Fortunately, emerging specifications from the IEEE 802.11 committee define thorough and repeatable testing of complex devices and systems. This article outlines the challenges of mesh testing and ways of addressing them.

Performance requirements

Key performance requirements for communications networks are throughput and quality of service (QoS). In a Wi-Fi mesh system, throughput degrades with increased number of hops (Figure 1). In a recent test of Wi-Fi mesh networks, NASA observed throughput degrade by a factor of two through each successive hop2.

QoS for services such as voice and video is highly dependent on throughput, packet loss, delay and jitter, all of which degrade per hop. Therefore, the fist new metric introduced by Wi-Fi mesh networks is the measurement of throughput, packet loss, delay and jitter vs. hops in a test network of N hops.

Throughput tends to be better for mesh networks employing multiradio nodes that use different channels to communicate with neighboring nodes and with local clients. Early single-radio implementations had to share one channel for client and backhaul traffic. Multiple radios enable the mesh to segregate local client traffic and backhaul traffic to multiple simultaneous channels (Figure 2).

Mesh networks are self-configuring and self-healing. Mesh nodes discover each other and determine the optimum frequency scheme for communicating with the neighboring nodes and with local clients. Mesh nodes must be constantly aware of the network conditions and promptly respond to any changes in the environment and to fault conditions by rerouting traffic or by reconfiguring the frequency channel scheme.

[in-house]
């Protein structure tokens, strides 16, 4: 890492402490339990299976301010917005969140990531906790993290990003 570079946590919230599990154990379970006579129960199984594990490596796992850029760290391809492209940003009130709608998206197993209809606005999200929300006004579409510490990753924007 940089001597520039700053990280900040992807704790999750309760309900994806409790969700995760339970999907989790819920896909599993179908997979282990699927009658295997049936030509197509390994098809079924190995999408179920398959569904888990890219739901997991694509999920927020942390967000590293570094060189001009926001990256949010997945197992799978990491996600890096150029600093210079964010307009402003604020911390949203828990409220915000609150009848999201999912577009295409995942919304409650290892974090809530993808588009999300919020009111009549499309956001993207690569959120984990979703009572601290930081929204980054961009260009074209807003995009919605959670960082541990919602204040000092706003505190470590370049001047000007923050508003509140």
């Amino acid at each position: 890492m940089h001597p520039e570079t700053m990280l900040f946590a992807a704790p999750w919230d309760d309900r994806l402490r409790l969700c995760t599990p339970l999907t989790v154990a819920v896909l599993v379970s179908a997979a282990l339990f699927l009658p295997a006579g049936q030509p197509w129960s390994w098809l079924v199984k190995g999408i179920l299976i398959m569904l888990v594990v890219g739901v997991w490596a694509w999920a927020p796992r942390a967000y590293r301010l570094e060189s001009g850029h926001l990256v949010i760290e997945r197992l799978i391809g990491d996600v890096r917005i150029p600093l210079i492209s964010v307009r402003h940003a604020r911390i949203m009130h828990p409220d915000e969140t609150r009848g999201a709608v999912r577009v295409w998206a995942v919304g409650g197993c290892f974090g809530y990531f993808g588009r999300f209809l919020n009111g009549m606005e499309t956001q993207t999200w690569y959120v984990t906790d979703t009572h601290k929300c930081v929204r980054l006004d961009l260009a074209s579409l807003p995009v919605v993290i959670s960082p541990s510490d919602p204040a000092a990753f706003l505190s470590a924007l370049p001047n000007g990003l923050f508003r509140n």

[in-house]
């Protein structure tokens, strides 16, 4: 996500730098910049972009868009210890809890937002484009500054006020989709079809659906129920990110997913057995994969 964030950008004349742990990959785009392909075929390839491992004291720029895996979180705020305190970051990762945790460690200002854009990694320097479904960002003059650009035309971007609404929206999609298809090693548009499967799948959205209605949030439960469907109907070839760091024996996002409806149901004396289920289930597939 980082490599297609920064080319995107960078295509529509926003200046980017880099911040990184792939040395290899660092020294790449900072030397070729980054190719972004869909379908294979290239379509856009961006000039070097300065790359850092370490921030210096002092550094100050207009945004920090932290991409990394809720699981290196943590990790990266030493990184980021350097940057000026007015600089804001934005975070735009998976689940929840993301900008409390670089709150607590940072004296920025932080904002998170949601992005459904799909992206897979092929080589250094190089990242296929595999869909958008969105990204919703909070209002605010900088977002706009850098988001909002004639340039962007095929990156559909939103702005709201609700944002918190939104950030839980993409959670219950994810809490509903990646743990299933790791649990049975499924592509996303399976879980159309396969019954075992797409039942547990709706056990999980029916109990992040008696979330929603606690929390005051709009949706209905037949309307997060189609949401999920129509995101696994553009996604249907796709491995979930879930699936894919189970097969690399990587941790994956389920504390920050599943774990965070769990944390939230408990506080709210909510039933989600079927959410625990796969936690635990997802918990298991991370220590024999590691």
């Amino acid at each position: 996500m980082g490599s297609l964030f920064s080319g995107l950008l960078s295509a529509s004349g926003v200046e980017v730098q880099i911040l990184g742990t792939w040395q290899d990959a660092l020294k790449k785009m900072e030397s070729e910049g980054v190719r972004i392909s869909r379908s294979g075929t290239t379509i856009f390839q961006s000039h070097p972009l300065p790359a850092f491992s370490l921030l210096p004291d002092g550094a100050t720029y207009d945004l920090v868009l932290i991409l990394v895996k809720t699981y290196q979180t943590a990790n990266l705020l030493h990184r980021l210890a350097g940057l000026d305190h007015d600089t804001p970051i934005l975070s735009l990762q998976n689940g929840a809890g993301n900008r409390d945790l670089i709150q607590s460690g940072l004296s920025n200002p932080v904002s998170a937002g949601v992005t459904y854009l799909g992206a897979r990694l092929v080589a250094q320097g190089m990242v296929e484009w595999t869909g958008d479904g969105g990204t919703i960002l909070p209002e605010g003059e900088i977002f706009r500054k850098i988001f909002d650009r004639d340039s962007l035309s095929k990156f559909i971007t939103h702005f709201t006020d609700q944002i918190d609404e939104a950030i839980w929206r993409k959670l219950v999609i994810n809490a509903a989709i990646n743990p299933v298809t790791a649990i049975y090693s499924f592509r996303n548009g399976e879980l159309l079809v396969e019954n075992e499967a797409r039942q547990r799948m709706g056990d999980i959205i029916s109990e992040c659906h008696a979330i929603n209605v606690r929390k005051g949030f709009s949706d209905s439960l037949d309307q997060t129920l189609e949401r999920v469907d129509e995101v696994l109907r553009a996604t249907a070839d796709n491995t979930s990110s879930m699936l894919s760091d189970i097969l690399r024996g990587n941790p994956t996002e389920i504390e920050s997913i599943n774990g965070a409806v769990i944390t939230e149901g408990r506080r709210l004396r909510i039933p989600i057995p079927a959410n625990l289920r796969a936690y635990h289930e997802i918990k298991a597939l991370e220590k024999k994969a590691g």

These self-configuring and self-healing capabilities are key to network robustness and must be tested in a variety of topologies and physical layer conditions. This is a complicated and time-consuming test. What's the best test setup for such a test?

Wi-Fi mesh test methodology

It's important to verify the intrinsic performance of mesh devices and systems under controlled conditions. In the field, too many uncontrolled variables impact performance, which makes it difficult to isolate the causes of poor performance. For proper test methodology we turn to the emerging IEEE 802.11 test specification being developed by the 802.11T committee.

Multiradio mesh test setups can be configured for controlled laboratory testing by interconnecting various mesh topologies using conducted test setup as described in the 802.11T draft document, “Recommended Practice for the Evaluation of 802.11 Wireless Performance.” An example of how a simple mesh topology can be configured is shown in Figure 3.

For conducted test setups, 802.11T re-quires that each mesh node be isolated from neighboring nodes using shielded enclosures (Figure 4). These enclosures ensure that signal flows through the intended conducted paths instead of coupling over the air.